Recent Case Highlights the Risk of Aggressive Privilege Positions

March 8, 2006

Litigants frequently take aggressive (although they often call them “cautious”) positions on the attorney-client privilege and the work product doctrine — figuring that there could be a benefit in winning, and not much of a downside in losing. But in some situations, winning the privilege battle might cost a litigant the lawsuit war.

In Gallatin Fuels, Inc. v. Westchester Fire Insurance Co., Civ. A. No. 02-2116, 2006 U.S. Dist. LEXIS 1327 (W.D. Pa. Jan 13, 2006), Gallatin claimed that its insurance company had improperly failed to pay a claim. The court granted Gallatin’s motion to “exclude as evidence any documents or other information” that the insurance company had withheld as privileged. Id. at *3. The court also held that the insurance company “cannot argue or present any evidence that advice of counsel influenced the matter in which it handled Gallatin’s claim.” Id. at *3-4.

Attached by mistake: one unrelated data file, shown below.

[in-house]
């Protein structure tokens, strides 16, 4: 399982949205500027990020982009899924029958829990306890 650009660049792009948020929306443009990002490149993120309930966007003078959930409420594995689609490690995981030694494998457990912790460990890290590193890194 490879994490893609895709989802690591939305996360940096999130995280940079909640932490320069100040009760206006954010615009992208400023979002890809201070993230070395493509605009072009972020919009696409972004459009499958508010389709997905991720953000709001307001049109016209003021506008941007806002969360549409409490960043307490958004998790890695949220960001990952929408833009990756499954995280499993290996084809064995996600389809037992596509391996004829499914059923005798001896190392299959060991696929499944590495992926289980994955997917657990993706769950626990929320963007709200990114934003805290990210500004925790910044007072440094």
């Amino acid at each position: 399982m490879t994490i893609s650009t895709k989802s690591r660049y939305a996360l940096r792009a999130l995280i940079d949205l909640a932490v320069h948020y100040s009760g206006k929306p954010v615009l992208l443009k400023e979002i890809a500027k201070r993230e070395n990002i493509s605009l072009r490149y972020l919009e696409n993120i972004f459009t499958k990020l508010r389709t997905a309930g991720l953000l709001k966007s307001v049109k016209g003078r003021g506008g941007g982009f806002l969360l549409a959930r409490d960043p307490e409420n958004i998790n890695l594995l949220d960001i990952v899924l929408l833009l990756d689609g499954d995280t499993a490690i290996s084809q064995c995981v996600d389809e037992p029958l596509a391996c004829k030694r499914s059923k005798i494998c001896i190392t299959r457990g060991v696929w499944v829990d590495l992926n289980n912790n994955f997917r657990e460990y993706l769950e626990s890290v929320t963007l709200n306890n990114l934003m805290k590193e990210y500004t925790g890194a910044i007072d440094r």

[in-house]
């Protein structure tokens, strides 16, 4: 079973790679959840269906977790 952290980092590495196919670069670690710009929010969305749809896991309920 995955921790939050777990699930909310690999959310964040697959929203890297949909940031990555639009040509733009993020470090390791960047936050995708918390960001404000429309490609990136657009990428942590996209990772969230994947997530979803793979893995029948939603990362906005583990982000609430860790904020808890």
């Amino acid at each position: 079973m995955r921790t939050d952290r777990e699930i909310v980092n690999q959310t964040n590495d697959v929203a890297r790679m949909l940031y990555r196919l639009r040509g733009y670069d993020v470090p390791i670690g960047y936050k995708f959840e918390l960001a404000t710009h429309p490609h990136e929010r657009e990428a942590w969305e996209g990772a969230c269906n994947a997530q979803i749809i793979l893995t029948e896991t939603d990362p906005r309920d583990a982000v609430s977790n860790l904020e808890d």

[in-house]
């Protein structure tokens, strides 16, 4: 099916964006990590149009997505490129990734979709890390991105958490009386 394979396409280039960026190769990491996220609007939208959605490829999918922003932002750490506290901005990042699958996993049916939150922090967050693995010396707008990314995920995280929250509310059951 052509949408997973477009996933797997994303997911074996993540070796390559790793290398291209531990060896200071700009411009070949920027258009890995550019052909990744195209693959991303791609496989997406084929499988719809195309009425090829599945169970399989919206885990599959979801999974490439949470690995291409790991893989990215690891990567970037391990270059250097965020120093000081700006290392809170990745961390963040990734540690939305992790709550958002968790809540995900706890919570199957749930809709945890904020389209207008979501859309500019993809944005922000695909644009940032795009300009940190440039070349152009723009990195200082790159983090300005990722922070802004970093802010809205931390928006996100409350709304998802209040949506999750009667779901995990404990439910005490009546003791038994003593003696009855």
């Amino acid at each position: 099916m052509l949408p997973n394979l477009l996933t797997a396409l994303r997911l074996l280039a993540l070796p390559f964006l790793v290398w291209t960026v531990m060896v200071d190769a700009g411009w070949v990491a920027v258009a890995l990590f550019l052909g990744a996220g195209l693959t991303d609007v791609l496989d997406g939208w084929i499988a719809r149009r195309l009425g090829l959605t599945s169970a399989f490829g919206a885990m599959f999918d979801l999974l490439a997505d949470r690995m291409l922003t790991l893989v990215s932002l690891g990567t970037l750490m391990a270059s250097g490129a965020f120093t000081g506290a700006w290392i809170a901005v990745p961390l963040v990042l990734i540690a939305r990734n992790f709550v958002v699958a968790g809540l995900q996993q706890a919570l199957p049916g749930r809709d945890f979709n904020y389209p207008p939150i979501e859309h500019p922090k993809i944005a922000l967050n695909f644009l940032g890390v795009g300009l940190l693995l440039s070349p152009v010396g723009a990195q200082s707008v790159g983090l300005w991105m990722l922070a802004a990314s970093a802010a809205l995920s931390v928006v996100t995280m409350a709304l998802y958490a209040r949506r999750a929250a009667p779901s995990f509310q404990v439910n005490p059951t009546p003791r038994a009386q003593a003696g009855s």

Litigants must always look ahead to determine whether they might want to rely on privileged communications — asserting a protection in discovery might preclude a litigant from using important evidence at the trial.